Embedded finance and Banking as a Service (BaaS) are rapidly reshaping the financial services industry—and have the potential to reshape other industries as well. Banks and credit unions face the increasing threat of financial services being offered by non-banking companies. The Financial Brand writes that “telcos, big techs and software companies, car manufacturers, insurance providers, and logistics firms” are all preparing to launch financial services to serve both businesses and consumers.
This changing landscape threatens banks and credit unions because it holds the potential to eat away at their market share. When non-financial companies are offering services like digital wallets, payments, lending, and bank accounts, legacy financial institutions (FIs) are put at risk of losing crucial business. But what can banks and credit unions do to stop it? How can they maintain their business despite the trend? In this blog, we’ll discuss the growing embedded finance and BaaS movements, and what FIs can do to maintain their market share.
The Developing Trend
Similar to movements like open banking, embedded finance—or embedded banking—is a relatively recent development. With the growth of e-commerce in recent years, people are adapting to new, digitized buying practices. In some cases, financial products, like financing, payments, digital wallets, and more are being built into other products and services and sold to businesses and consumers by non-financial companies.
Researchers looking into embedded finance consistently report that it’s expected to grow substantially in coming years. According to Dealroom.co, the total embedded finance market value is projected to hit $7.2 trillion by 2030. “Embedded finance and BaaS startups have already attracted huge funding in the last year,” the article says.
Companies venturing into embedded finance often have the goal of creating a more comprehensive customer experience. In their own research on the topic, McKinsey wrote that “Companies’ embrace of embedded finance…aims to retain customers and increase their so-called lifetime value.” By becoming a bigger part of their customers’ lives, these brands aim to increase the value of the products and services they provide. “For customers, the appeal is ease of use: a small business can get a bank account from its accounting software, or a consumer can pay via the retailer,” McKinsey wrote.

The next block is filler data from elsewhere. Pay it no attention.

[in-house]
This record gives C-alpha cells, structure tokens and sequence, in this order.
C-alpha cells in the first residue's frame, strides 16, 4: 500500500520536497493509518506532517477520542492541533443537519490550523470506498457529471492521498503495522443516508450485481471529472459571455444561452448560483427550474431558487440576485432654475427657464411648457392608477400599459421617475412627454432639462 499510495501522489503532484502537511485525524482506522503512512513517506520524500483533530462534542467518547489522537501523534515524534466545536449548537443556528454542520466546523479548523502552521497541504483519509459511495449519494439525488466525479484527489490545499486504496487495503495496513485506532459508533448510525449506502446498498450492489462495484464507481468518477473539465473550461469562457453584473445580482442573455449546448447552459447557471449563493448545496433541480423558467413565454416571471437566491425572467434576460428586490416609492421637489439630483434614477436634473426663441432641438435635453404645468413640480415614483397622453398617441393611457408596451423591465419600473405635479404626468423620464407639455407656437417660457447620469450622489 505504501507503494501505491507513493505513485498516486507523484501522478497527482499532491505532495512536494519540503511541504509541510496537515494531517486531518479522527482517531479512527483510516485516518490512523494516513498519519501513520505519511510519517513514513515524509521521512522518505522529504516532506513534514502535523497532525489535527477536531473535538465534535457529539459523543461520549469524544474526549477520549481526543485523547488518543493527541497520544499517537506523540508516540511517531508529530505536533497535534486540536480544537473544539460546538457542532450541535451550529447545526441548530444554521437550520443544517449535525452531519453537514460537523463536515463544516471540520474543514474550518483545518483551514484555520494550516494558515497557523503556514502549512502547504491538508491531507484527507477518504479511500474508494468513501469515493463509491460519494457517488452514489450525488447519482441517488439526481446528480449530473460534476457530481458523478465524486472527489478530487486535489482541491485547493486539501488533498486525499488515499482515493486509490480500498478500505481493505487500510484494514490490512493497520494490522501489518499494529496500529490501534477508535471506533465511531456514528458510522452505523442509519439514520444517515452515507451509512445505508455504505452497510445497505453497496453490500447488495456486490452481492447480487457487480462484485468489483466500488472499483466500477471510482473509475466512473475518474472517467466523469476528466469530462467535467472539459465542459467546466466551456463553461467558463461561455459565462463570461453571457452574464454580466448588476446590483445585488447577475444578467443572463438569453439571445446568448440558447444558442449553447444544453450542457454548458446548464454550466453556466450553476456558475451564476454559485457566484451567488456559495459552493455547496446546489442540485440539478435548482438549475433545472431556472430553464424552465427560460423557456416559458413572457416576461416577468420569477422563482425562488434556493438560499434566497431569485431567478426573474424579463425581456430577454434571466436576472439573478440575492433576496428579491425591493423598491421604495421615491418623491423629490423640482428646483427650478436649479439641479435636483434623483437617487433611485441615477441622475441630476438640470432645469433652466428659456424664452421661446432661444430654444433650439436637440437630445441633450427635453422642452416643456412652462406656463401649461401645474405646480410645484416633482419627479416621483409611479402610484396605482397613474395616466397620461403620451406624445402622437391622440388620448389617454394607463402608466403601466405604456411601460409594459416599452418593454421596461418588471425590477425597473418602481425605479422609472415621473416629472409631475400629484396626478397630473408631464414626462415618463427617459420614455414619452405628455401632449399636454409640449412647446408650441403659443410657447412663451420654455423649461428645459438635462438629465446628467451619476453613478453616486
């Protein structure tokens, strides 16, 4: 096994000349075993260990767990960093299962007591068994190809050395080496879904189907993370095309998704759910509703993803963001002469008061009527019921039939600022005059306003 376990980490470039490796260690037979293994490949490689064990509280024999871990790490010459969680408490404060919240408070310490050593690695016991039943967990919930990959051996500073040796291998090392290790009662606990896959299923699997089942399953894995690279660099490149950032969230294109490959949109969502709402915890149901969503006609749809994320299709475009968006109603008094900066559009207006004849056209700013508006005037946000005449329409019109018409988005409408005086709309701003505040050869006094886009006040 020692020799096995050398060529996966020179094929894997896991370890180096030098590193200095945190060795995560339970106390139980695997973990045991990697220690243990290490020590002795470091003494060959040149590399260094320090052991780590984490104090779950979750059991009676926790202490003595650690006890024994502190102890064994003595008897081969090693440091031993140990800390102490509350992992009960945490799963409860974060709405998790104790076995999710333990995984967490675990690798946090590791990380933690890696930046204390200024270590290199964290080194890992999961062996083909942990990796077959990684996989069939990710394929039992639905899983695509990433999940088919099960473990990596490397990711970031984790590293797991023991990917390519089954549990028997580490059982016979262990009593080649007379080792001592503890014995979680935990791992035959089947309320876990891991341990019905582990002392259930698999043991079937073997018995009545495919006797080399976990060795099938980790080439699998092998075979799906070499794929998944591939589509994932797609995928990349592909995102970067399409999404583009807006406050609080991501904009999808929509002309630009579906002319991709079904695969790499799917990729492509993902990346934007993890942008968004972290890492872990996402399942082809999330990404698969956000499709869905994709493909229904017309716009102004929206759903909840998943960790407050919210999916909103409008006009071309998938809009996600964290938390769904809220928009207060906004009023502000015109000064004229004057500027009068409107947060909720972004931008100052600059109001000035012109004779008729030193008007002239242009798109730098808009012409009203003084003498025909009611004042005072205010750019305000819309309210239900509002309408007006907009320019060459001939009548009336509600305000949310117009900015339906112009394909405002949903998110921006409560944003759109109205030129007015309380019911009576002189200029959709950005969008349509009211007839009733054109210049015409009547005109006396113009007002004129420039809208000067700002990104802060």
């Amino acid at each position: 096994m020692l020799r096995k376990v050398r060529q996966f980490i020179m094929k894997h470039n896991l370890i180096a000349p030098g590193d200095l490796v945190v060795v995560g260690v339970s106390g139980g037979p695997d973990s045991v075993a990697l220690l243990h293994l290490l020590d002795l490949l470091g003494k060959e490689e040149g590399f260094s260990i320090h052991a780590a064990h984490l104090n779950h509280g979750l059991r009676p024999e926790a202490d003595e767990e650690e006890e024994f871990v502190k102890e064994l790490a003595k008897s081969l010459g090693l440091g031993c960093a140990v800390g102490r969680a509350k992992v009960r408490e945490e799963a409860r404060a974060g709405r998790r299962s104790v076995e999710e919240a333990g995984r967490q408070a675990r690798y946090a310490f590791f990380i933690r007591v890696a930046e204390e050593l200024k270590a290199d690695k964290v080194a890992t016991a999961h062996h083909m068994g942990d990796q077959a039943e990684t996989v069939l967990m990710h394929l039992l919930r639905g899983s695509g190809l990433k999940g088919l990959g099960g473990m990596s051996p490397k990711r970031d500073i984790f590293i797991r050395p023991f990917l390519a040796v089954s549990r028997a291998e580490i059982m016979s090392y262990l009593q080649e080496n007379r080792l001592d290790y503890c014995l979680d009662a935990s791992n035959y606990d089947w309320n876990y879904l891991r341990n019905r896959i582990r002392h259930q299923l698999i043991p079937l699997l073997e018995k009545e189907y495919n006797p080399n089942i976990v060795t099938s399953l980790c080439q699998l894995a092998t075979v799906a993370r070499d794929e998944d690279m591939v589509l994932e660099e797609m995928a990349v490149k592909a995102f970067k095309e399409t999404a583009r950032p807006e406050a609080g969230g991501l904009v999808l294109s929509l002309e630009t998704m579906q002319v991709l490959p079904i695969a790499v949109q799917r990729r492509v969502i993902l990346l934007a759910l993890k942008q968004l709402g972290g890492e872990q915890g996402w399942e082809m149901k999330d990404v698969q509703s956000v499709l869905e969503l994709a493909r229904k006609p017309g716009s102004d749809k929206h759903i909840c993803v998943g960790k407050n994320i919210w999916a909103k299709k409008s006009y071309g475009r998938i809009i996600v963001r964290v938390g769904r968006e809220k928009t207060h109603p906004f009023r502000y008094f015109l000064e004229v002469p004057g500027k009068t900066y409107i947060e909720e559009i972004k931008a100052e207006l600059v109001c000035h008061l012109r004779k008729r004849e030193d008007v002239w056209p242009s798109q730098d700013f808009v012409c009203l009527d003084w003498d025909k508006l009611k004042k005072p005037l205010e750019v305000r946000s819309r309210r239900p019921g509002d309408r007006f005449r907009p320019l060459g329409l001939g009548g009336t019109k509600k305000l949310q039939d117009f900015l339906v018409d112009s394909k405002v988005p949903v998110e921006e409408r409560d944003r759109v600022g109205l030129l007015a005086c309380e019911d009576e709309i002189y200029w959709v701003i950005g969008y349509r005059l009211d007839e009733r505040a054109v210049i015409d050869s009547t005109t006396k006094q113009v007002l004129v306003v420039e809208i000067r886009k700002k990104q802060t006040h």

How FI’s Fight Back
As The Financial Brand points out, most banks and credit unions are not prepared to compete in this new world of embedded finance. To survive, many financial institutions are partnering with fintechs to remain competitive. But banks and credit unions can still stay in the fight by making sure they have the ability to complete revenue-generating services outside the branch.
The essential aspect of embedded banking that gives it an edge over legacy financial institutions is that it offers simplicity and comes built in to existing products and services. If financial institutions worked to make the delivery of their products more convenient, they might face less competition from embedded banking. Fewer people might be interested in applying for a loan with a non-financial company if they could just as conveniently apply for that loan at the financial institution they’ve entrusted with their money for the last ten years.
With the right technology, processes like opening and funding accounts, applying for loans, and other revenue-generating services can be easily completed digitally. It’s for reasons like these that so many POPi/o engagements end in document signing events.
If you’re interested in learning more about how you can implement a Digital Communications Platform capable of delivering all your most important services outside the branch, Let’s Talk!